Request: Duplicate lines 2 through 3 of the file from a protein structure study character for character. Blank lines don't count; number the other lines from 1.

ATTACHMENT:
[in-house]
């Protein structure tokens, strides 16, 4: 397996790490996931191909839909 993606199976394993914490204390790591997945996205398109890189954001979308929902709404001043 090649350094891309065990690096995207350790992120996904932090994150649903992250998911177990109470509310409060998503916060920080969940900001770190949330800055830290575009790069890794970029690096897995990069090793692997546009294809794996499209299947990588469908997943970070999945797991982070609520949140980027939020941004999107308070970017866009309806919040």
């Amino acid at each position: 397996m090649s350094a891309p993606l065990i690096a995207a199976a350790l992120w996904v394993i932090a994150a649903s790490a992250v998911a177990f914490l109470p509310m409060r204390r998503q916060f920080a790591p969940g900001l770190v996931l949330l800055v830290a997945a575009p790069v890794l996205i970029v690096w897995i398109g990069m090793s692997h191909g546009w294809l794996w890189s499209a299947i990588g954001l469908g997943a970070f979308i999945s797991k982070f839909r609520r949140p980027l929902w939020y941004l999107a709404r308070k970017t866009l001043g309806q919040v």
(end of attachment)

């Protein structure tokens, strides 16, 4: 397996790490996931191909839909 993606199976394993914490204390790591997945996205398109890189954001979308929902709404001043 090649350094891309065990690096995207350790992120996904932090994150649903992250998911177990109470509310409060998503916060920080969940900001770190949330800055830290575009790069890794970029690096897995990069090793692997546009294809794996499209299947990588469908997943970070999945797991982070609520949140980027939020941004999107308070970017866009309806919040």
């Amino acid at each position: 397996m090649s350094a891309p993606l065990i690096a995207a199976a350790l992120w996904v394993i932090a994150a649903s790490a992250v998911a177990f914490l109470p509310m409060r204390r998503q916060f920080a790591p969940g900001l770190v996931l949330l800055v830290a997945a575009p790069v890794l996205i970029v690096w897995i398109g990069m090793s692997h191909g546009w294809l794996w890189s499209a299947i990588g954001l469908g997943a970070f979308i999945s797991k982070f839909r609520r949140p980027l929902w939020y941004l999107a709404r308070k970017t866009l001043g309806q919040v």